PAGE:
Two of the cars mentioned here can be seen on the next pictures, first Holbein in his HH 47 at Hockenheim, 1947:

Posted Image

and here is the car of Kling at Hamburg in the same year:

Posted Image :


But what about the third car? To me there are three possibilities:

* It is in fact the car, which went to Assenheimer - very unlikely regarding the upper lines of the car, which are very more like the NSKK Roadster than the Kling and Holbein cars, so I would exclude that.

* The car is identical to that on the picture showing Loof in 1946 (see above) - unlikely to me, as the BMW "kidneys" seem to have been already out of fashion, but still a slight possibility

* The car is what later became known as the first Veritas, the "Großmutter" and remained with Loof, which is my favourite version.

Here is a picture of the Großmutter from 1949, driven by Ulmen at the Schottenring (the car in front):

Posted Image

I think, that looks very similar.

So that only leaves the Rovelli mystery to be treated.

Simons tells, that Rovelli was former Touring employee and converted the car by himself. And T&CC has this picture:

Posted Image

Is this really the Rovelli car??? T&CC themselves are not very sure about that: "One of the Touring trio, probably Rovelli´s, on test." If my understanding of all, that was written here is right, then Rovelli used the car in "NSKK-"spec only once and then converted it to an open wheeler. But on the Piacenza picture there seem to be some additional air intakes on top of the radiator, so I think this is not the Rovelli car.

But what is it? Is it the Assenheimer ? Unlikely, as this would have meant a second conversion of the air intake. To me it looks very much like the Daetwyler car in the picture above. But it could of course also be the Loof car, or even both cars could be one and the same!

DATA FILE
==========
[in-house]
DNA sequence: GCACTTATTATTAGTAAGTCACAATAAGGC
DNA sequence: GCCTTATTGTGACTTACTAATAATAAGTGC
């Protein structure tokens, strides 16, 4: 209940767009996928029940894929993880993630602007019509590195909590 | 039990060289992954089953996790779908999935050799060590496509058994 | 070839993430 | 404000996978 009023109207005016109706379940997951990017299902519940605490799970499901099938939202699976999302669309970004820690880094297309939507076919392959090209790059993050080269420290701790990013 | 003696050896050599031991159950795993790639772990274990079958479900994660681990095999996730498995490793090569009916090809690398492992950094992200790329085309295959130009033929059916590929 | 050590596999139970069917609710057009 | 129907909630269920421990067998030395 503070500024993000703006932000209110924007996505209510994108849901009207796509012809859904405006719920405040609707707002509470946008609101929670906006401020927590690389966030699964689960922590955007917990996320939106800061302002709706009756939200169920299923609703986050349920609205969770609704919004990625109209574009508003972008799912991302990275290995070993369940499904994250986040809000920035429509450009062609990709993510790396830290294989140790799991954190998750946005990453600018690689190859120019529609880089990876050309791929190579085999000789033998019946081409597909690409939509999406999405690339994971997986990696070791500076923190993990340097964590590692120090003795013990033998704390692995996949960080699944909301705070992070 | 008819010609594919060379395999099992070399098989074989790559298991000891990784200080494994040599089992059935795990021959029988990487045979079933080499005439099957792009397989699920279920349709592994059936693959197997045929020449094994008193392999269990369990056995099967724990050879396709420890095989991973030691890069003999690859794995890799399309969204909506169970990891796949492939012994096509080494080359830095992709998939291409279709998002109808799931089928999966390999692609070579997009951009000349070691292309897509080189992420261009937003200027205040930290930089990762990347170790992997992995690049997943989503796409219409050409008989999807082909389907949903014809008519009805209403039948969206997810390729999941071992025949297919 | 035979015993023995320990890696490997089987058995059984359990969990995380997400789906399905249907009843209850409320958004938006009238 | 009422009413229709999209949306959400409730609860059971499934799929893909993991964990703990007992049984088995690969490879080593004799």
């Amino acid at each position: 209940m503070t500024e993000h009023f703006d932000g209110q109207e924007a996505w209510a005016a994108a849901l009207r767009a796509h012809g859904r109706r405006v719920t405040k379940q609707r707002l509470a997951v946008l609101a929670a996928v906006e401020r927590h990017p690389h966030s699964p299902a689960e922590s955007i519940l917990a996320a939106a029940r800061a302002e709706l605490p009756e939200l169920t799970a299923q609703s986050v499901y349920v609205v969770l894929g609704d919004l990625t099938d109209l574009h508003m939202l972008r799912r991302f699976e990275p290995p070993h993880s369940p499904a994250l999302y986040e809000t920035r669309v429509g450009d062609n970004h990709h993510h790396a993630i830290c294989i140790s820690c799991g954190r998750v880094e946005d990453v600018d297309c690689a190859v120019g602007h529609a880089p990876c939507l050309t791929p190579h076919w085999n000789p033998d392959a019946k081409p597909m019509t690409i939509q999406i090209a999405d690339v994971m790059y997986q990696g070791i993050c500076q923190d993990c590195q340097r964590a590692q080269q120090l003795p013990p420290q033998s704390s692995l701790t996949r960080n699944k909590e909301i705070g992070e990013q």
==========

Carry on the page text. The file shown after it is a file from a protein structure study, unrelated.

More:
Any answers to that question?

And Michael, thank you again, for those very conclusive pictures! You see, they helped us a lot further!

#49 Michael Müller

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Posted 25 January 2003 - 14:38

Short note from my side, the possibility that the BMW NSKK roadster museum car could be a replica is from the table, in the meantime I found pictures showing the car as early as the 70s.

#50 917

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Posted 26 January 2003 - 12:09

Michael,

thank you for posting the pictures from the Hanstein book. Alessandro wrote (post of 2nd December) that a "good history of the three 40/41 Huhnlein cars" could be found in the book. Does it contain something which was not yet mentioned in this thread?

Alessandro,

in your post of 2nd December (18:12) you tell us that Rovelli's car "ended up among the bales of hay" and in your post of 19th January you wrote of "after the Piacenza crash". Do I understand correctly that Rovelli crashed his car in the Piacenza race of 11 May 1947 and that this is the reason why this was the only race where it started in this form?
I will be happy when you tell Rovelli's story in this thread and when you find the time to scan the pictures. Then we (or at least Uechtel) can compare whether the picture in the T&CC story (page 89) is the same as form b) you mention. But as I know very good how it is to have too less time for your hobbies, I'll be patient.

But another question: Do you know the correct address of the International Touring Registry? I found an issue of "Motor-Klassik" with a report about Touring and Carlo Felice Bianchi Anderloni which ends with the information that Mr. Anderloni is president of the "Register International Touring Superleggera, Via Milano 130, Caronno Pertusella, Varese 21042, Italy". But I am not sure whether this address is still up-to-date, as the article was in the issue of April 1996. If Mr. Anderloni is still alive, he can celebrate his 87th birthday next 7th April. Regarding BMW, they mention in this article only the Mille Miglia winning coupé. (By the way: in the same issue is the obituary for Huschke von Hanstein and it is a nice coincidence that the cover picture shows a BMW 328 roadster.) I think it is not very likely that the Touring Register knows more about these cars than the BMW company, but it is not impossible.

But I am still hoping that we can find the Gordon Wilkins article in "The Autocar" (July 1948) to see whether it is about the Rovelli or the Assenheimer car.

Uechtel,

your scans are very good.

I'm not sure whether "Oldtimer-Markt" ever published something about the NSKK roadsters, but maybe you could ask them (but I don't know whether we can call them a credible source, as they moved from Wiesbaden to Mainz some time ago...;) :lol: )

Kind regards
Michael